“The papacy is no other than the ghost of the deceased Roman Empire, sitting crowned upon the grave thereof.”
-Thomas Hobbes, Leviathan
In August 897 or so, the deposed Pope Stephen VII (or VI*) was executed (or just murdered) in prison by strangulation.
“The ruins of Rome,” quoth Gibbon,
presented the sad image of depopulation and decay: her slavery was a habit, her liberty an accident; the effect of superstition, and the object of her own amazement and terror. The last vestige of the substance, or even the forms, of the constitution, was obliterated from the practice and memory of the Romans; and they were devoid of knowledge, or virtue, again to build the fabric of a commonwealth. Their scanty remnant, the offspring of slaves and strangers, was despicable in the eyes of the victorious Barbarians. As often as the Franks or Lombards expressed their most bitter contempt of a foe, they called him a Roman;
“and in this name,” says the bishop Liutprand, “we include whatever is base, whatever is cowardly, whatever is perfidious, the extremes of avarice and luxury, and every vice that can prostitute the dignity of human nature.”
While the popes of the 10th century would really set that prostituted standard with the period known as the “pornocracy”, Stephen VI(I) makes everybody’s bad popes lists with one of the papacy’s all-time embarrassing events: the Cadaver Synod.
The pontiff at this point is no global media celebrity but an ensemble character captive to the the disreputable politics of a shrunken, malarial borough. Stephen’s predecessor Formosus had been one of the city’s “Carolingian” faction backing the withering remains of Charlemagne’s once-great line.
At loggerheads with the Italian Spoleto family claiming the Holy Roman Emperor title for the anti-Carolingians, Formosus had invited an illegitimate Frankish scion to roll down the Italian peninsula and take it from them — which is exactly what happened.
Two months after Formosus crowned this Carolingian, Arnulf by name, as “Augustus” in Rome, Formosus died while Arnulf was on his way back to Bavaria … putting the Spoletos back in charge. After a brief interregnum papacy, the Spoleto-backed anti-Carolingian prelate Stephen ascended St. Peter‘s throne.
The factional conflict was approaching civil war. Stephen’s Cadaver Synod (or in the equally evocative Latin, Synod horrenda) was a singular show of power against the Carolingians.
About January of 897, the pope had Formosus’s corpse exhumed and creepily propped up in its vestments on a throne at the Basilica of St. John Lateran. There, before a reluctant clerical conclave, the rotting remains of Formosus** were subjected to a kangaroo prosecution personally conducted by Pope Stephen. As Robert Browning described it in a digressive passage of The Ring and the Book,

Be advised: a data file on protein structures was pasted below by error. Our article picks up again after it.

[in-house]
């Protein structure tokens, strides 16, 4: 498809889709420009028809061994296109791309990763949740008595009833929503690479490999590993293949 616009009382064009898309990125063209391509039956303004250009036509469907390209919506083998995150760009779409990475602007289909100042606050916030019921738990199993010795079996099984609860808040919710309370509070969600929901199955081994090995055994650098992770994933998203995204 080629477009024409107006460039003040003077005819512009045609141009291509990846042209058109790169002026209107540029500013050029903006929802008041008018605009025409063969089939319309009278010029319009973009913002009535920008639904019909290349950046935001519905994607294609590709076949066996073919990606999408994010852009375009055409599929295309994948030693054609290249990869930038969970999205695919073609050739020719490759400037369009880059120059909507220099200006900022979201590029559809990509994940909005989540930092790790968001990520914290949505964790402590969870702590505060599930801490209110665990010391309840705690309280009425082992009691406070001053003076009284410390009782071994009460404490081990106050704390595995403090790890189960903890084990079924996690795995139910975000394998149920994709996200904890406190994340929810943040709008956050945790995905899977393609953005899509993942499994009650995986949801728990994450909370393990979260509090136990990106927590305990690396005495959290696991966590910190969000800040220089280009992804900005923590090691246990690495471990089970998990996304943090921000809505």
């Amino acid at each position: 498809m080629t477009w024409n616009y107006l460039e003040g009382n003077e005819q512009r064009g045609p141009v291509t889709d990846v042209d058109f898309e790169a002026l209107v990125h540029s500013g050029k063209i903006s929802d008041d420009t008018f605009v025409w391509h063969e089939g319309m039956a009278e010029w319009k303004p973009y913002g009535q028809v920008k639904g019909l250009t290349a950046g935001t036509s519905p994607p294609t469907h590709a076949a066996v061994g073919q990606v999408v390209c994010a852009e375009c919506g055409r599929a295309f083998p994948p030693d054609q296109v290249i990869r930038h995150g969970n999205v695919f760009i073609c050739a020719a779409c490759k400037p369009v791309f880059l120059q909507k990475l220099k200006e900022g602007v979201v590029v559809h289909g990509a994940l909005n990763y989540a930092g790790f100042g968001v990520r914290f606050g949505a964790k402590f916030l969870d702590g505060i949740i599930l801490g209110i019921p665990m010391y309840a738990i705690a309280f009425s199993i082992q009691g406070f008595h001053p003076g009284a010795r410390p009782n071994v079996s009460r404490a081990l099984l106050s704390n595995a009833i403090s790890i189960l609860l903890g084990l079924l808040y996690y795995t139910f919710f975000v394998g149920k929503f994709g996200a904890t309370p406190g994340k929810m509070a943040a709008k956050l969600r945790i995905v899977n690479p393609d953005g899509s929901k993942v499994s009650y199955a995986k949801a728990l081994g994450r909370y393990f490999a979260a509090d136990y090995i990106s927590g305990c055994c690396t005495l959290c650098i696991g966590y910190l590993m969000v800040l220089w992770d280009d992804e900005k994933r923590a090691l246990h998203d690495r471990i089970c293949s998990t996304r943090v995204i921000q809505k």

And at the word the great door of the church
Flew wide, and in they brought Formosus’ self,
The body of him, dead, even as embalmed
And buried duly in the Vatican
Eight months before, exhumed thus for the nonce.
They set it, that dead body of a Pope,
Clothed in pontific vesture now again,
Upright on Peter’s chair as if alive.
For frightful was the corpse-face to behold,—
How nowise lacked there precedent for this.
After the possibly-nuts Stephen had his fill of ranting at the mortal remains, he declared his foe “convicted” and condemned the body to the dissevering of its three right-hand blessing-fingers — symbolic of the damnatio memoriae the synod would pass upon the ex-pope, revoking the decrees and undoing the ordinations that hand had wrought in life. Formosus in his various parts was tossed into the Tiber.
While this macabre spectacle lives forever in the papal annals, Stephen didn’t live out the year: his enemies overthrew him that summer and had him summarily put to death, declaring the Synod horrenda‘s judgment reversed in the process.
In the event, the matter would be settled the old-fashioned Roman way: in the streets.
But, in a sudden burst of violence, Sergius and most of his followers were chased out of the city … Over the next twelve months, four more popes scrambled onto the bloodstained throne, maintained themselves precariously for a few weeks — or even days — before being hurled themselves into their graves.
* Between VI and VII, it depends on whether you count a short-lived 8th century Stephen in the list of Stephens; the popes at this time weren’t using regnal numbering themselves. Since the Catholic Encyclopedia’s roster of popes goes with VII, we will as well.